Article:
Sunset junior learns about her culture and life while training for performance
When Neela Ramanujam takes the stage at Portland Community College's Sylvania campus Saturday to perform the Bharatanatya Arangetram, it will be the culmination of training spent perfecting the intricate East Indian dance.
'It's like a milestone,' said Ramanujam, a junior at Sunset High School. 'I've been learning for (more than five years) so I've basically been working for this moment.'
The performance will effectively mark her graduation in Indian classical dance, a long way from her earlier life living in Texas when she watched her friends dance, fascinated by both their facial features and their graceful movements.
'When I got out here, my Indian friends, they were all enrolled with the Indian teacher I'm learning with now,' said Ramanujam, 15.
Her teacher, Radhika Narayanan, director of the Navarasa School of Dance, is a well-known and respected instructor. Ramanujam's parents, Usha and Gopalan (Ram), knew Narayanan, having both come from Chennai, in the Indian state of Tamil Nadu, an area devastated by the tsunami two years ago.
'We're all from the same area,' said Usha Ramanujam. 'Many of the songs (in the dance) are in the same language and the same tongue we speak.'
Although there are many different styles of Indian dancing, Bharatanatyam is one of the oldest and most popular dance forms in South India.
'It shows a lot more facial expressions and emotions,' said Ramanujam. 'It's almost like you're telling a story.'
The dance incorporates nine emotions: calm, fear, anger, valor, love, laughter, wonder/surprise, calmness and disgust in a 2½-hour presentation that incorporates Hindu gods, myths and other aspects of Indian culture.
The chief guest at the dance will be Anne Colletta, a vice principal at Sunset High School, and guest of honor Lawrence Johnson, conductor of the Portland Youth Philharmonic Conservatory Orchestra.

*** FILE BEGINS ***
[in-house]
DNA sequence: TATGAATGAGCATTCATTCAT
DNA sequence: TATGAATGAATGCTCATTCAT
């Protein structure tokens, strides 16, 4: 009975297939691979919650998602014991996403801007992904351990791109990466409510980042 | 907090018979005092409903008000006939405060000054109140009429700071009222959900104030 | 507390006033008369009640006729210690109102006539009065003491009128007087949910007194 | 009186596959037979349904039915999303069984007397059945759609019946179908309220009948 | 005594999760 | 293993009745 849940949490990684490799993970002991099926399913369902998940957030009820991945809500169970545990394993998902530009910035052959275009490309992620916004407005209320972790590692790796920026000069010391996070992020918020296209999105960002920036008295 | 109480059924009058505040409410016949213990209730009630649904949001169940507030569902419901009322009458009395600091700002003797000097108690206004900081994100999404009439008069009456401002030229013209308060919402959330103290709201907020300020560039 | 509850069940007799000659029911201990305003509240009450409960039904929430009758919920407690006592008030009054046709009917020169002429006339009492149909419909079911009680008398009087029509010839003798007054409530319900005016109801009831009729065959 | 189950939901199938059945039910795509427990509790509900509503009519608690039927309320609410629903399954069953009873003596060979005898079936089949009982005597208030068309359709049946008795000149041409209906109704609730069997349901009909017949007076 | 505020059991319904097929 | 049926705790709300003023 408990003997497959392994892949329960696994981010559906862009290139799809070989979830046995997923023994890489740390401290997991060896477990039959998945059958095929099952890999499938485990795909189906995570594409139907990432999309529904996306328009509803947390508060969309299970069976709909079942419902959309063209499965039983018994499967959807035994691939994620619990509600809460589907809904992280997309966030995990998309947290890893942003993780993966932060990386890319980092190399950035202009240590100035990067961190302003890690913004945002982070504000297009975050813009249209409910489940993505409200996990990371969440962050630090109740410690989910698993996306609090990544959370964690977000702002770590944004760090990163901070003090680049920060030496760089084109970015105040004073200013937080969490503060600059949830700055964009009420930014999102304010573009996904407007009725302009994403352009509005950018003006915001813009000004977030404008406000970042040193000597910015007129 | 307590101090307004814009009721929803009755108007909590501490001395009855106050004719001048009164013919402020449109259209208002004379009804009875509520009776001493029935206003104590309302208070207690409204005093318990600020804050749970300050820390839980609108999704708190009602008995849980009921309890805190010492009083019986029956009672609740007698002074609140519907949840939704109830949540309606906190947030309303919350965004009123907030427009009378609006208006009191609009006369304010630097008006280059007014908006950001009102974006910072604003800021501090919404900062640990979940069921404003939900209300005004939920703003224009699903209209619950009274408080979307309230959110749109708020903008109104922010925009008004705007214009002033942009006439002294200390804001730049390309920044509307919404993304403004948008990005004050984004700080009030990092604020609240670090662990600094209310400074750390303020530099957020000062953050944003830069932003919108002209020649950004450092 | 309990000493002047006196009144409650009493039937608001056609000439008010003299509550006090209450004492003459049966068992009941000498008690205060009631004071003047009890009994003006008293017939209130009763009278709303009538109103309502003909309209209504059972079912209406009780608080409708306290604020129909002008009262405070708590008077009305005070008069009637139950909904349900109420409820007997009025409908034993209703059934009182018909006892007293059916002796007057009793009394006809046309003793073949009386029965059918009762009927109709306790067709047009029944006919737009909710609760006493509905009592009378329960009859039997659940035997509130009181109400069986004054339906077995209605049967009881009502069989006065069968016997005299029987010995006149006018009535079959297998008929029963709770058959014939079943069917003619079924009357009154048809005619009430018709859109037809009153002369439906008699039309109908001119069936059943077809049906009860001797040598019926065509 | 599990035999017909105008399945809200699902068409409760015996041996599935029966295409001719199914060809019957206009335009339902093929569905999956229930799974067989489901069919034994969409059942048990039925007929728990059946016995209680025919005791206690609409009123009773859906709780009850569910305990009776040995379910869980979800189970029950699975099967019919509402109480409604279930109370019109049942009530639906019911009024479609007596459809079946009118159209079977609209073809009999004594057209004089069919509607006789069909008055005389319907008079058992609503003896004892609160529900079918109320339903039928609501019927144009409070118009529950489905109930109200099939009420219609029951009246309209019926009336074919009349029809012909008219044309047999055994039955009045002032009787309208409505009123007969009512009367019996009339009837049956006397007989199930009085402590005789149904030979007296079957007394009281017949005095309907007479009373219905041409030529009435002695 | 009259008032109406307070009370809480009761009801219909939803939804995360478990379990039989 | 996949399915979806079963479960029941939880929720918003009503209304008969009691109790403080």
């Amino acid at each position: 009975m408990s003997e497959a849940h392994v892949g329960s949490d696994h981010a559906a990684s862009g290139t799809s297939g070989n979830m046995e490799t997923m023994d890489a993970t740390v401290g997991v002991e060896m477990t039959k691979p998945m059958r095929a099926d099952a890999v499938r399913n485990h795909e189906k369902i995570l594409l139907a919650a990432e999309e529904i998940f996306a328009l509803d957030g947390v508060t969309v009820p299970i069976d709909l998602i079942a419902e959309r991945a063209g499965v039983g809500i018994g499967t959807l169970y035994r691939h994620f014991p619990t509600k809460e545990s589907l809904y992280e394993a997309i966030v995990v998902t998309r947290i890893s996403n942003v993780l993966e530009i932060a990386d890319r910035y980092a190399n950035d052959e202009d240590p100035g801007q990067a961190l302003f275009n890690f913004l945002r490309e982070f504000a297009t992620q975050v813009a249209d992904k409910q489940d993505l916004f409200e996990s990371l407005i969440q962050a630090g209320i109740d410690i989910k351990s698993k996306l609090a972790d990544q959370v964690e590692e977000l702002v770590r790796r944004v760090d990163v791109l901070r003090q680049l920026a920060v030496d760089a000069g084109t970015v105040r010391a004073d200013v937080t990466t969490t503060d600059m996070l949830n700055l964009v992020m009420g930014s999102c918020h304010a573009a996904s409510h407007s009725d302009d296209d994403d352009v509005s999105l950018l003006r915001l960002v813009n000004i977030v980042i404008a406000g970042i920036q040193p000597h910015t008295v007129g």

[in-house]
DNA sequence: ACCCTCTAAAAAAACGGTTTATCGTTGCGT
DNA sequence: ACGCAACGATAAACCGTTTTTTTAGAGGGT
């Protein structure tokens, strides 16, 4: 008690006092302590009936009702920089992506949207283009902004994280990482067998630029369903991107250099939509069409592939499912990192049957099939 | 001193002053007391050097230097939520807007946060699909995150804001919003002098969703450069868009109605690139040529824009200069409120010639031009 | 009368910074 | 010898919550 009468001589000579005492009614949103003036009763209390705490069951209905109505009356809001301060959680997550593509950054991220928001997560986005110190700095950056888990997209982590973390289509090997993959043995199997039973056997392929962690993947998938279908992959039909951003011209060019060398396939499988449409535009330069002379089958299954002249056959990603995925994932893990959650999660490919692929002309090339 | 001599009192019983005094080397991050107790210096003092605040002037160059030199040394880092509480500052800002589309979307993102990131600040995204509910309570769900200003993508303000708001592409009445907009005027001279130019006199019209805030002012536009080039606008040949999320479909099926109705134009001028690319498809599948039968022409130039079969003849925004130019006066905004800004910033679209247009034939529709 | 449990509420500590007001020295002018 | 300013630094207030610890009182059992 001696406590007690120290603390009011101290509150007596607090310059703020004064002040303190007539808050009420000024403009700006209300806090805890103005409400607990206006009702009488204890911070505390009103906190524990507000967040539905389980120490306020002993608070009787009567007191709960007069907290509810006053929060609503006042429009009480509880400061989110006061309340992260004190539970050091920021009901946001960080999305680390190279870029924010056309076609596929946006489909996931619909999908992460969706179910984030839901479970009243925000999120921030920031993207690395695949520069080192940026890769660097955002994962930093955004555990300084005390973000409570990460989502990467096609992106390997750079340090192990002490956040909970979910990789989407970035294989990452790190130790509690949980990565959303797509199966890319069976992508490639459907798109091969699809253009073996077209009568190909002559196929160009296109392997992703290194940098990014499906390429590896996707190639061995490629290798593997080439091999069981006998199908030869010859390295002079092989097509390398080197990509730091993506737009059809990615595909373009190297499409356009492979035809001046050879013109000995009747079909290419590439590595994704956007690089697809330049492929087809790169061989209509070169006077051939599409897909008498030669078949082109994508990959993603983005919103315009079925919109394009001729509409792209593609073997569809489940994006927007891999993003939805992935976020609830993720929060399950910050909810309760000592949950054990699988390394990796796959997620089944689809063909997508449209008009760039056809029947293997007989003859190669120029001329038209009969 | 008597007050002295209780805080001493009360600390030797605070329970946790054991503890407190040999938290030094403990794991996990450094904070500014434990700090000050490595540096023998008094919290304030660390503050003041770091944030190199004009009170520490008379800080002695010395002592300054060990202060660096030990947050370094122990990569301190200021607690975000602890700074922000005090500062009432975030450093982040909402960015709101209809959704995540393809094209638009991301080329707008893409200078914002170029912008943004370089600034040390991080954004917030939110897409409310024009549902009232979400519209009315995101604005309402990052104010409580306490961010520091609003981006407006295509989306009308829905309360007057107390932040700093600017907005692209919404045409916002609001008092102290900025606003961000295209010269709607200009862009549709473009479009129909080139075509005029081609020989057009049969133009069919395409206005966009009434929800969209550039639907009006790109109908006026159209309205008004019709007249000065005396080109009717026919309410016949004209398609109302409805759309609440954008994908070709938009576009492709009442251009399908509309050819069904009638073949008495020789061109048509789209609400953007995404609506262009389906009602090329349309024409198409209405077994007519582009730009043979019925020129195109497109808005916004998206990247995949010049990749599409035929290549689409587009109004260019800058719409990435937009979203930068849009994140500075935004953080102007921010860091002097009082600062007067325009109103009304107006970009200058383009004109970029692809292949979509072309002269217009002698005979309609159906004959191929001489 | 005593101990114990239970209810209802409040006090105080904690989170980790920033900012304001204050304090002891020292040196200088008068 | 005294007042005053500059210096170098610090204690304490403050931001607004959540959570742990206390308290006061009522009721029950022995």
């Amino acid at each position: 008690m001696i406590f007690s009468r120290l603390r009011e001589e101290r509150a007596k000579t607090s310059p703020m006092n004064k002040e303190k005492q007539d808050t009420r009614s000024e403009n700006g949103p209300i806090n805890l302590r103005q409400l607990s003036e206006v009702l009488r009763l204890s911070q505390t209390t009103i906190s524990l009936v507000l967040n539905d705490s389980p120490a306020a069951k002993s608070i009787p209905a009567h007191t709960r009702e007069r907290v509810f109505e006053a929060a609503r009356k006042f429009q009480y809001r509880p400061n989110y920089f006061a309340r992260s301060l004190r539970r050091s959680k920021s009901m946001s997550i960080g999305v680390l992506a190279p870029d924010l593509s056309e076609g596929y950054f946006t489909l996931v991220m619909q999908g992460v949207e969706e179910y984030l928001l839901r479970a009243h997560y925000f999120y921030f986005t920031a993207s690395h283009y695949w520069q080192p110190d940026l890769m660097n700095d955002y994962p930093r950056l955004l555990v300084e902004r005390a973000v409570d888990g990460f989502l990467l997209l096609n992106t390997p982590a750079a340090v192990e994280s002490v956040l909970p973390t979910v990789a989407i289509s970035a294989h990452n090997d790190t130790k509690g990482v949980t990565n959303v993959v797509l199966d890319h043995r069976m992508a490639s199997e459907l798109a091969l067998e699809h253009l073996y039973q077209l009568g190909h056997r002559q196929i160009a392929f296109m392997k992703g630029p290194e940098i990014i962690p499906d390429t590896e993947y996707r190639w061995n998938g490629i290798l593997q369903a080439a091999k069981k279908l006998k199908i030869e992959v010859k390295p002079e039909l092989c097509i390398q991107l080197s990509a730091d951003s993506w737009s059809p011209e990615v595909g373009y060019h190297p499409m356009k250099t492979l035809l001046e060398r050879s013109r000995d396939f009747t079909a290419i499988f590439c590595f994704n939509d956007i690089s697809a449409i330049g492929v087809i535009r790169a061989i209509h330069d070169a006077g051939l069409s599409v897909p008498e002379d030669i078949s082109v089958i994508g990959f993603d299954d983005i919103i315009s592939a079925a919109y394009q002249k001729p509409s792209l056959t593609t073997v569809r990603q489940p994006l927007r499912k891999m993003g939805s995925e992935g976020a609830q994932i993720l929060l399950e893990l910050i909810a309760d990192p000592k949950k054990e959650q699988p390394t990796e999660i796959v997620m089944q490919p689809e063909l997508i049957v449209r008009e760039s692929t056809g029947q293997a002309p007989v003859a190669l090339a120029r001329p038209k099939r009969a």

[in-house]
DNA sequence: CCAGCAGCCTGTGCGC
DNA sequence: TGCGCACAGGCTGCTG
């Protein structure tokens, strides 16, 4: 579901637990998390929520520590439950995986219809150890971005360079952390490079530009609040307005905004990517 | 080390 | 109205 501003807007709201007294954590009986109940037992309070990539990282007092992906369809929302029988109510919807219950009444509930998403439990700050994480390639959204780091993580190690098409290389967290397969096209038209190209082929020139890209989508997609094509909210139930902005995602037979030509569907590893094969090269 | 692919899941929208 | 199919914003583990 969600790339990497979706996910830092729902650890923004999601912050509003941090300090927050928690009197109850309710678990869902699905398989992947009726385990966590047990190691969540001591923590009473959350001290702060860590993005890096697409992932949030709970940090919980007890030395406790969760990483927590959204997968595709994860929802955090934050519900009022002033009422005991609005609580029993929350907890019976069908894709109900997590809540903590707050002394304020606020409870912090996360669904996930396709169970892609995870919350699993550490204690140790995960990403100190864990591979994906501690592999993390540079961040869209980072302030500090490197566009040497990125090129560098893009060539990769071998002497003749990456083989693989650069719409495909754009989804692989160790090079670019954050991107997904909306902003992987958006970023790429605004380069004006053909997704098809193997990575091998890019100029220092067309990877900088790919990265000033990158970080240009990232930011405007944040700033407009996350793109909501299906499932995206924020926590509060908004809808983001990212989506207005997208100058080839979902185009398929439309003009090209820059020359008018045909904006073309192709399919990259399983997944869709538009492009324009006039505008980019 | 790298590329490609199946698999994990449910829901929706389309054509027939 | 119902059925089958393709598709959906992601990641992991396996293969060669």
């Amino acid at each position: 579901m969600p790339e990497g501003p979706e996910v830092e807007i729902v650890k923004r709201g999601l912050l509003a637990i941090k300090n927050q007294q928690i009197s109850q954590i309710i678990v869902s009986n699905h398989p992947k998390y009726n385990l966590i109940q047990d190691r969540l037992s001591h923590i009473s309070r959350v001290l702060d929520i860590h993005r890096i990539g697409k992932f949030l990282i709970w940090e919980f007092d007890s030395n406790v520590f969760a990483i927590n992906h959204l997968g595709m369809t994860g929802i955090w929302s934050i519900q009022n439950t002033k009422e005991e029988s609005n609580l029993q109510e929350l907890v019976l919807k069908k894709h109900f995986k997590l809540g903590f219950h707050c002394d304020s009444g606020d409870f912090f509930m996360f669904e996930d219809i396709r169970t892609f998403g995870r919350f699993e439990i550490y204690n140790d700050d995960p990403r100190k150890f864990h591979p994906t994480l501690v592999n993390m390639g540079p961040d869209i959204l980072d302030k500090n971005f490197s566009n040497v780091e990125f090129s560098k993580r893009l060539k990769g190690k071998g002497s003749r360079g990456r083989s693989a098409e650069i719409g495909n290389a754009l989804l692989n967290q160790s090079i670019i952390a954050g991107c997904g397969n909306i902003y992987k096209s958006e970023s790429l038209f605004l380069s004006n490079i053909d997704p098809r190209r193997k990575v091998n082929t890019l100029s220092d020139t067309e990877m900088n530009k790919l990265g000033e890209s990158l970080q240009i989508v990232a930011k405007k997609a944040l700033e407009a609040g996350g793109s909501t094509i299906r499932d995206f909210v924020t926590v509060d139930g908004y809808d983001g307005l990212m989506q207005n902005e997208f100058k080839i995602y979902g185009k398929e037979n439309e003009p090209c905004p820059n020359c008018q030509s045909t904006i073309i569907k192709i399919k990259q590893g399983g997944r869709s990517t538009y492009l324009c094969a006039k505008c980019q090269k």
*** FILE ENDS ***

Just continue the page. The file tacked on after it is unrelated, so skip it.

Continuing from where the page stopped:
What Ramanujam has discovered during her training is that preparation is everything. Initially practicing for 45 minutes, three times a week, she now trains two to three hours a day.
It's not only the dancing that is time-consuming. So is the creation of the costumes she will wear. Since Ramanujam's family couldn't find anyone in Oregon to sew such elaborate outfits, they had them made during a two-month visit to India last summer.
'It took them about four days for each costume,' said Ramanujam. 'There are four total costumes I'm going to be changing into.'
During her Indian trip, she also learned two of the dances she will perform. Then there's another labor-intensive procedure she can't forget Saturday - the application of special makeup.
'A friend is doing makeup for me so I have to sit for two hours having (her) do the base, eyeliner and lipstick,' said Ramanujam.
The dance will feature eight separate segments or items with one dance lasting 30 minutes.
'Each different item basically describes one story,' said Ramanujam.
Some items are just rhythm steps and graceful movements.
'There are a lot of different hand gestures and you rapidly change the different hand gestures,' she said.
Accompanying Ramanujam during her performance will be a live six-member orchestra featuring two vocalists as well as musicians playing the flute, mridangam (an Indian drum) and veena (a sitar-like instrument).
In addition to dance, Ramanujam is a member of the National and Spanish honor societies, treasurer for Sunset's Key Club, public relations officer of the school's Multi-cultural club, part of the Model UN, a volunteer for Beaverton Strings along with teaching violin classes.
Although she's looking forward to the performance, she says it's been a little nerve-racking. She's learned a lot along the way.
'I guess this event for me has taught me confidence,' said Ramanujam.
Her mother, Usha, shares similar sentiments.
'Right now I'm stressed out,' she said. 'When it's done, I think I'll be proud.'